How To Tame Your Outlook Folders

File Drawer

Does this look like one of your file drawers? How about your Outlook folders about the same? Because your Outlook folders are electronic it doesn’t mean they’re neat and tidy. Here’s the key. If you’re spending more than two or three minutes searching through your Outlook folders each time you need something, then it’s time to re-think how you’re using them.

One of the biggest frustrations my clients face is that they’re “always looking for things”. It is a major time waster.

If you’ve attended on of our basic Outlook workshops then you know we teach you how to create and use folders to store e-mail after it’s processed. When I do one-on-one coaching I find the people who struggle the most with finding things (and even front-end e-mail processing) are those with lots of folders (sometimes even dozens).

By having too many folders you increase the number of places where things are not. Too many folders often causes paralysis when deciding where to file something. I see it all the time while coaching. “where do I put this…if I put it there I might forget…how about this folder…no I might forget it’s there to” yada yada yada. I’m thinking of putting a heart rate monitor on coaching clients to watch their anxiety levels.

Here are a few simple tips to keep your Outlook folders under control:

  1. Use a few a few very broad categories. For example have one folder called “Customers” as opposed to one folder for each customer. Don’t forget, Outlook can sort that folder several different ways so why impose tight restrictions when the computer can find and sort in seconds. Use that power.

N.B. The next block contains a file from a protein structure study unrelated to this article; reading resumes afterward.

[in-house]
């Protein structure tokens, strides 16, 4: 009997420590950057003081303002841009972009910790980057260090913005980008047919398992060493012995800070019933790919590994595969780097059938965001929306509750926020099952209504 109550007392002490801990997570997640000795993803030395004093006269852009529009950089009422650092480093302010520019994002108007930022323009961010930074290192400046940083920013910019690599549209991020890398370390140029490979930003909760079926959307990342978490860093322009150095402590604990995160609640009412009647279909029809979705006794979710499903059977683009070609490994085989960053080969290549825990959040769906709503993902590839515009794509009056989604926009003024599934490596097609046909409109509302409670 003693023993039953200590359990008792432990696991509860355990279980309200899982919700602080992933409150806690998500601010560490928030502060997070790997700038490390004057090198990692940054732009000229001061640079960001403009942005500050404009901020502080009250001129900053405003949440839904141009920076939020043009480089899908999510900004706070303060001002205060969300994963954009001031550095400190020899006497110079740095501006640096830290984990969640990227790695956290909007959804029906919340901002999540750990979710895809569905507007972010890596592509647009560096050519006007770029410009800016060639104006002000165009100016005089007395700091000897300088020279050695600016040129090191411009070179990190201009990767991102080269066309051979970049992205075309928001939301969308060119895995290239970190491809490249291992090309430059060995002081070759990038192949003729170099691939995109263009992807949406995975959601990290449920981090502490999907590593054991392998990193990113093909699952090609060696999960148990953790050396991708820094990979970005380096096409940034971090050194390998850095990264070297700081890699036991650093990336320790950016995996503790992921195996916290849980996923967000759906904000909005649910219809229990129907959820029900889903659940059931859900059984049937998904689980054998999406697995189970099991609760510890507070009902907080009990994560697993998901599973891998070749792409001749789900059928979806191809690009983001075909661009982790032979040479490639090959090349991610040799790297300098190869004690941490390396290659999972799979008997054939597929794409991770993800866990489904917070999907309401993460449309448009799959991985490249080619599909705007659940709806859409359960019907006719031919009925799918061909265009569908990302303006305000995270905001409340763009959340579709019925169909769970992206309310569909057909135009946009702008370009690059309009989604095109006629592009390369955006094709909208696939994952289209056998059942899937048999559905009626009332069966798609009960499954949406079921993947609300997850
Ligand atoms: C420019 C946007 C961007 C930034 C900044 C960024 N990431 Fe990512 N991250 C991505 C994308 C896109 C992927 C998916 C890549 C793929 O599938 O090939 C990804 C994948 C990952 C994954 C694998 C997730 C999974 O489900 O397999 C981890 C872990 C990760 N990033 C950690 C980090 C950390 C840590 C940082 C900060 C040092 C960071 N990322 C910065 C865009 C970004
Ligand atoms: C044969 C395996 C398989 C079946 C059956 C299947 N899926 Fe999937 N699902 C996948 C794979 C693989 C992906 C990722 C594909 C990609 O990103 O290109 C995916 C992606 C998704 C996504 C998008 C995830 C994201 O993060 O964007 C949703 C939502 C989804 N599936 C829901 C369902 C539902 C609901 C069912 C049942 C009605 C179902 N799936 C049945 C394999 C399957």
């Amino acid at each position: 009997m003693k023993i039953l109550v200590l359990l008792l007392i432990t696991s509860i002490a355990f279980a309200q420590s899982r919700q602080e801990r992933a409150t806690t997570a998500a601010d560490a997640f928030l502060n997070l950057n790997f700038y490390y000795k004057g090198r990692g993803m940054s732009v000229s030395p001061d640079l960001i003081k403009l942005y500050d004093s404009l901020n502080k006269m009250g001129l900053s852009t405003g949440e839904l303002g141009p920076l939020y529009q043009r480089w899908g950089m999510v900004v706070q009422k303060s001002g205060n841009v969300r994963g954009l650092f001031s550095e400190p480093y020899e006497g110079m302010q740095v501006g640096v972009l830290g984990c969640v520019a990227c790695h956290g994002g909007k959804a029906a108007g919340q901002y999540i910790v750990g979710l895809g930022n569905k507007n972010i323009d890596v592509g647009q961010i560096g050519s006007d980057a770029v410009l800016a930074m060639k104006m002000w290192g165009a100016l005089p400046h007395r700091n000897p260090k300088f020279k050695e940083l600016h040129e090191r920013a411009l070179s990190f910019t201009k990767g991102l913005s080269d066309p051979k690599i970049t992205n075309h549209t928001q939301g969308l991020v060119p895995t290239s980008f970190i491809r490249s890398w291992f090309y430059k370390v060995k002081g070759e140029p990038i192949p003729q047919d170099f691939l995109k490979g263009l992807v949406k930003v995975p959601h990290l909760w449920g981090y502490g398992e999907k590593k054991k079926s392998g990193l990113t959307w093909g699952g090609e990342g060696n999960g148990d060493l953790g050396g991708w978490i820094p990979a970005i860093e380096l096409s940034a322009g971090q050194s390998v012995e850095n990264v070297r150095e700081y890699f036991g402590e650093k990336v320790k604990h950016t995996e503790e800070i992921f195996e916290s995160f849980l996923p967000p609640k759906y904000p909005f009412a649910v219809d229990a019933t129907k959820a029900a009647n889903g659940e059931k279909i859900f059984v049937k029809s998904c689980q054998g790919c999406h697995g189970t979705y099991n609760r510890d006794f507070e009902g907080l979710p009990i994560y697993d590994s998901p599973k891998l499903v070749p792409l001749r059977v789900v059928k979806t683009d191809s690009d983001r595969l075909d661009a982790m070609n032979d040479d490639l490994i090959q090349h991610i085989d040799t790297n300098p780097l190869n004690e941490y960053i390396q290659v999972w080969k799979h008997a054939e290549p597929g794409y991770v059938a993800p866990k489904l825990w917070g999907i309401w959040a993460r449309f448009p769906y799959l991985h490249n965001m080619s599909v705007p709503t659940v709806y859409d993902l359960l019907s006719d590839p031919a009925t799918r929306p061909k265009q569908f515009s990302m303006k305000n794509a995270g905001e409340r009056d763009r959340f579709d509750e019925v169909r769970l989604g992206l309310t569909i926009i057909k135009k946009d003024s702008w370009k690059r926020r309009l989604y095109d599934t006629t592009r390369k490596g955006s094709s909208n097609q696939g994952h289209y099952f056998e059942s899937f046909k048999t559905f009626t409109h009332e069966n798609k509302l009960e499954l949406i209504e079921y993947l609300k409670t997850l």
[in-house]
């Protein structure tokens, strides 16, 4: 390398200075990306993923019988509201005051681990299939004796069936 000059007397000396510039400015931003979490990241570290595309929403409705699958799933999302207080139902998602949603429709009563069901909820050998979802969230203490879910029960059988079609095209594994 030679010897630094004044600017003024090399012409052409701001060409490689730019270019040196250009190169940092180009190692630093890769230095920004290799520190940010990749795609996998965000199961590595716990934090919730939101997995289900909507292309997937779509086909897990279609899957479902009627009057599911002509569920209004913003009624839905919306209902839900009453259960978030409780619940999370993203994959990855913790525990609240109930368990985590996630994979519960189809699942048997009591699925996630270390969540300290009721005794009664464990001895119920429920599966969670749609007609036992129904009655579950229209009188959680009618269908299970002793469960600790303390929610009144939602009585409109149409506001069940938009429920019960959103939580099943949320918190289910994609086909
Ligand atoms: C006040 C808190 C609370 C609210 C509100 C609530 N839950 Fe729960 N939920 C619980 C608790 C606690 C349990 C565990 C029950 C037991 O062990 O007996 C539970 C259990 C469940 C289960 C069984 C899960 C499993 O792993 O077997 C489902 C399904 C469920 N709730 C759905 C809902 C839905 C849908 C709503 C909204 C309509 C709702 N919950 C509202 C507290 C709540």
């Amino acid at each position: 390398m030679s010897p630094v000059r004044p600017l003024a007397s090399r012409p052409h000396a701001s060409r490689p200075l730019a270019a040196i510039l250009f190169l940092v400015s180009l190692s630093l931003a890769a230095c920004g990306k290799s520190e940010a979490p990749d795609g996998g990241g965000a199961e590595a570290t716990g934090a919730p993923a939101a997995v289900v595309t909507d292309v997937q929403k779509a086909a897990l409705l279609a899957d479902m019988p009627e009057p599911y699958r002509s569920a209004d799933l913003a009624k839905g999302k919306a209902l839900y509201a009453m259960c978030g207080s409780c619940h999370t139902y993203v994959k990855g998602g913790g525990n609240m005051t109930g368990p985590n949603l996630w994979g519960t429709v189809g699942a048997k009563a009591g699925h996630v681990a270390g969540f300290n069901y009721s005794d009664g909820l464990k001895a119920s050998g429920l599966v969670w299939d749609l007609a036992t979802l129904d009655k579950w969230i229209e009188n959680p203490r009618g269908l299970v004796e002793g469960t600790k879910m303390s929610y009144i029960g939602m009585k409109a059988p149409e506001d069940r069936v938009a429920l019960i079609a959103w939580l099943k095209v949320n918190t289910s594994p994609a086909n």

2. Use only one folder for processed mail. “What’s that”, you ask, “didn’t you initially teach me to create multiple folders?” Yes I did, but there are other ways depending upon how you work. The important thing is to get old e-mail out of the Inbox (one of our basic principles). You can create one folder called “Completed E-mail” and drag everything you want to keep into it after its processed.
  3. Use Outlook categories instead of (or in combination with) folders. Applying a category (or categories) to each message you store gives you the ability to find and group it much faster. Just like your folders (and paper filing system) keep your categories broad.
  4. Use Outlook’s views, sorting, Search Folders and Show in Groups functions. Computers are great at finding things (especially when we give a little thought before storing them) and showing the results to us in multiple ways. Take advantage of this power to save time for you. I’ll also discuss this in more detail in a future post.

Filling is an art in itself. For more reading on this subject I highly recommend The Organized Executive by Stephanie Winston. I read it back in the 1980s (it’s been updated several times since) and it made a huge impact on how I managed my work. It’s a classic in the area of time management and is just as relevant today as it was then.